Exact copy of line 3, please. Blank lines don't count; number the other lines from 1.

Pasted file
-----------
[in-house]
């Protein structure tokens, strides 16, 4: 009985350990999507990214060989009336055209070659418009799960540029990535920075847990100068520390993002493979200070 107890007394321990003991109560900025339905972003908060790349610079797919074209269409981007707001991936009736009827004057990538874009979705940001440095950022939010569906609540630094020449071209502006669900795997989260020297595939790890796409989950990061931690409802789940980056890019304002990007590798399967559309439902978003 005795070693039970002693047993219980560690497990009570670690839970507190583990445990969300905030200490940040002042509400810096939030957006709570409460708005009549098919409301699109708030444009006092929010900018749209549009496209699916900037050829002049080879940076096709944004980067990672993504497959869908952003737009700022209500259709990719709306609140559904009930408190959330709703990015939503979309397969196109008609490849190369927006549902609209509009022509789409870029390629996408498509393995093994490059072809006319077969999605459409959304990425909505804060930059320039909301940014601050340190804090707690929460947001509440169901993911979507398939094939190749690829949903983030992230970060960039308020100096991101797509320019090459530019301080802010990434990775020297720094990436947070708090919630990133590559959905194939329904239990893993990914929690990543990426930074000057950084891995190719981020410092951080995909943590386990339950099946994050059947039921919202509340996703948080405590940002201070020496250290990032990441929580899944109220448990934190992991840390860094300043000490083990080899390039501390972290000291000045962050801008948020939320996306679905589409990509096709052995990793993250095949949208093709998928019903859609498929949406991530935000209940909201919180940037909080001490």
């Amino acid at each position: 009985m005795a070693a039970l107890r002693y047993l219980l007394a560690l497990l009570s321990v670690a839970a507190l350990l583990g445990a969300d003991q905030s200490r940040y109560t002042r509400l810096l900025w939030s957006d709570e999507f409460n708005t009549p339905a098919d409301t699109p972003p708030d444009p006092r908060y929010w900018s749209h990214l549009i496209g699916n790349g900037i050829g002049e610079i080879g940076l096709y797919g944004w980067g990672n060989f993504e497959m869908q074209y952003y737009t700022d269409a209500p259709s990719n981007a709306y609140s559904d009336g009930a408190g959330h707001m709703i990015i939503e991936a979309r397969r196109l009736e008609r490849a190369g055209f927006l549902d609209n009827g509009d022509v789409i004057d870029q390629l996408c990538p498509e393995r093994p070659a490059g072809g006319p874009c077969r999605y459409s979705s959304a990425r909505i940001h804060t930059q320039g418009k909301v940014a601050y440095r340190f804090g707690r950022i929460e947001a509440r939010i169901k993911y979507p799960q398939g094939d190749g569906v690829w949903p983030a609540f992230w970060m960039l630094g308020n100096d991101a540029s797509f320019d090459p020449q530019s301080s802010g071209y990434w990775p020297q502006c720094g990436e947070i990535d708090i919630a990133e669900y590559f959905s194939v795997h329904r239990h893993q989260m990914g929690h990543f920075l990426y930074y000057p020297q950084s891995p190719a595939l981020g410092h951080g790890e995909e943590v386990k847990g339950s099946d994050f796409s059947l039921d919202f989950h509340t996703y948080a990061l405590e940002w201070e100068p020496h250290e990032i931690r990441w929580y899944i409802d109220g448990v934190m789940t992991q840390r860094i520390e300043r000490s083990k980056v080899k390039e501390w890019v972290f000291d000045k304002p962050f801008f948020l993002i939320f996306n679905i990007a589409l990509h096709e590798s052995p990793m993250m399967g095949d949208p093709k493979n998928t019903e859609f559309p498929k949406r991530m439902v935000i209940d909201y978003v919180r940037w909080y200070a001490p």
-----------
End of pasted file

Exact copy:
């Amino acid at each position: 009985m005795a070693a039970l107890r002693y047993l219980l007394a560690l497990l009570s321990v670690a839970a507190l350990l583990g445990a969300d003991q905030s200490r940040y109560t002042r509400l810096l900025w939030s957006d709570e999507f409460n708005t009549p339905a098919d409301t699109p972003p708030d444009p006092r908060y929010w900018s749209h990214l549009i496209g699916n790349g900037i050829g002049e610079i080879g940076l096709y797919g944004w980067g990672n060989f993504e497959m869908q074209y952003y737009t700022d269409a209500p259709s990719n981007a709306y609140s559904d009336g009930a408190g959330h707001m709703i990015i939503e991936a979309r397969r196109l009736e008609r490849a190369g055209f927006l549902d609209n009827g509009d022509v789409i004057d870029q390629l996408c990538p498509e393995r093994p070659a490059g072809g006319p874009c077969r999605y459409s979705s959304a990425r909505i940001h804060t930059q320039g418009k909301v940014a601050y440095r340190f804090g707690r950022i929460e947001a509440r939010i169901k993911y979507p799960q398939g094939d190749g569906v690829w949903p983030a609540f992230w970060m960039l630094g308020n100096d991101a540029s797509f320019d090459p020449q530019s301080s802010g071209y990434w990775p020297q502006c720094g990436e947070i990535d708090i919630a990133e669900y590559f959905s194939v795997h329904r239990h893993q989260m990914g929690h990543f920075l990426y930074y000057p020297q950084s891995p190719a595939l981020g410092h951080g790890e995909e943590v386990k847990g339950s099946d994050f796409s059947l039921d919202f989950h509340t996703y948080a990061l405590e940002w201070e100068p020496h250290e990032i931690r990441w929580y899944i409802d109220g448990v934190m789940t992991q840390r860094i520390e300043r000490s083990k980056v080899k390039e501390w890019v972290f000291d000045k304002p962050f801008f948020l993002i939320f996306n679905i990007a589409l990509h096709e590798s052995p990793m993250m399967g095949d949208p093709k493979n998928t019903e859609f559309p498929k949406r991530m439902v935000i209940d909201y978003v919180r940037w909080y200070a001490p």